Can 'World's Greatest Deliberative Body' fix broken Washington?
Senate leaders are meeting Sunday to find a way out the government shutdown and the threat of a first-ever US debt default. They're searching for an end to a political crisis that has stalled all other legislative business while driving public opinion of Congress to new lows.
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Whatever they eventually come up with – which will then have to be considered by the more-fractious House as the Oct. 17 debt ceiling deadline moves inexorably closer – undoubtedly will impact public opinion moving toward the 2014 mid-term elections.Skip to next paragraph
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Historically, job security for lawmakers is unusually high – unusual given the low opinion in which their institution itself is held.
“In 2012, Congressional approval averaged 15 percent, the lowest in nearly four decades of Gallup polling,” Washington Post political blogger Chris Cillizza noted earlier this year. “And yet, 90 percent of House Members and 91 percent of Senators who sought re-election won last November.”
Could that change in 2014? Gerrymandering, changes in election and campaign law (voting rights and money), and outside influences (money again, plus the tea party) make that hard to answer with any certainty.
And yet a new HuffPost/YouGov poll should be making lawmakers nervous.
“Do you think most members of Congress deserve to be reelected, or not?” 1,000 US adults were asked. Seventy percent said “no,” and only 11 percent said “yes.”
More to the point, only 25 percent said “yes” when asked, “Do you think the member of Congress from your congressional district deserves to be reelected, or not?” Nearly twice as many (47 percent) said “no.”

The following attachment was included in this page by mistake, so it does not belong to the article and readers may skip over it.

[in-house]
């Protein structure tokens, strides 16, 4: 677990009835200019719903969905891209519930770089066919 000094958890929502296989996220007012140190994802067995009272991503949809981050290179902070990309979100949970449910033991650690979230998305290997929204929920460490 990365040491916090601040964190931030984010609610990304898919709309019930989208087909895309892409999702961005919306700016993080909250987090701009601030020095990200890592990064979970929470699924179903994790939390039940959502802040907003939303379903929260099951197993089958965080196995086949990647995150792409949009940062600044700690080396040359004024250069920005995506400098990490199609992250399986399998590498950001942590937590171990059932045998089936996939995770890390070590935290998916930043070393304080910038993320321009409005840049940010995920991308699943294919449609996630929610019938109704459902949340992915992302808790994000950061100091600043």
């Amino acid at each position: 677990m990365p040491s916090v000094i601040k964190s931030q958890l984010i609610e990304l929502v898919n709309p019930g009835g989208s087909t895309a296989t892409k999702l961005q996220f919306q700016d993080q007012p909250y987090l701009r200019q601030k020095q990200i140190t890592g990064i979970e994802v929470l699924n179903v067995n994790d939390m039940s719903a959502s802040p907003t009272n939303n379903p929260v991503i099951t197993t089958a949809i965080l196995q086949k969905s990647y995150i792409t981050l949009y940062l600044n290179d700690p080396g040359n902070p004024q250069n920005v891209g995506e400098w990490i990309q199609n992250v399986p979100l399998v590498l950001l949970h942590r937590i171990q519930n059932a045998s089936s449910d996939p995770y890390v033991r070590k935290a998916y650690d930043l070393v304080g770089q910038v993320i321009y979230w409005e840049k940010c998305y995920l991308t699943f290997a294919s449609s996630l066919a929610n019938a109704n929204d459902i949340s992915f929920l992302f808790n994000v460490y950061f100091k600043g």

Other recent polls had similar results.
AN Associated Press-GfK survey this past week found that “Congress is scraping rock bottom, with a ghastly approval rating of 5 percent.”
“Indeed, anyone making headlines in the dispute has earned poor marks for his or her trouble, whether it's Democrat Harry Reid, the Senate majority leader, or Republican John Boehner, the House speaker, both with a favorability rating of 18 percent,” the AP reported.
Why the sour opinion? George Packer’s long 2010 New Yorker piece “The Empty Chamber: Just how broken is the Senate?” helps tell the story. One passage:
“While senators are in Washington, their days are scheduled in fifteen-minute intervals: staff meetings, interviews, visits from lobbyists and home-state groups, caucus lunches, committee hearings, briefing books, floor votes, fund-raisers. Each senator sits on three or four committees and even more subcommittees, most of which meet during the same morning hours, which helps explain why committee tables are often nearly empty, and why senators drifting into a hearing can barely sustain a coherent line of questioning. All this activity is crammed into a three-day week, for it’s an unwritten rule of the modern Senate that votes are almost never scheduled for Mondays or Fridays, which allows senators to spend four days away from the capital.”
That’s the backdrop against which Reid and McConnell are trying to extricate themselves – and the country – from the current political mess.
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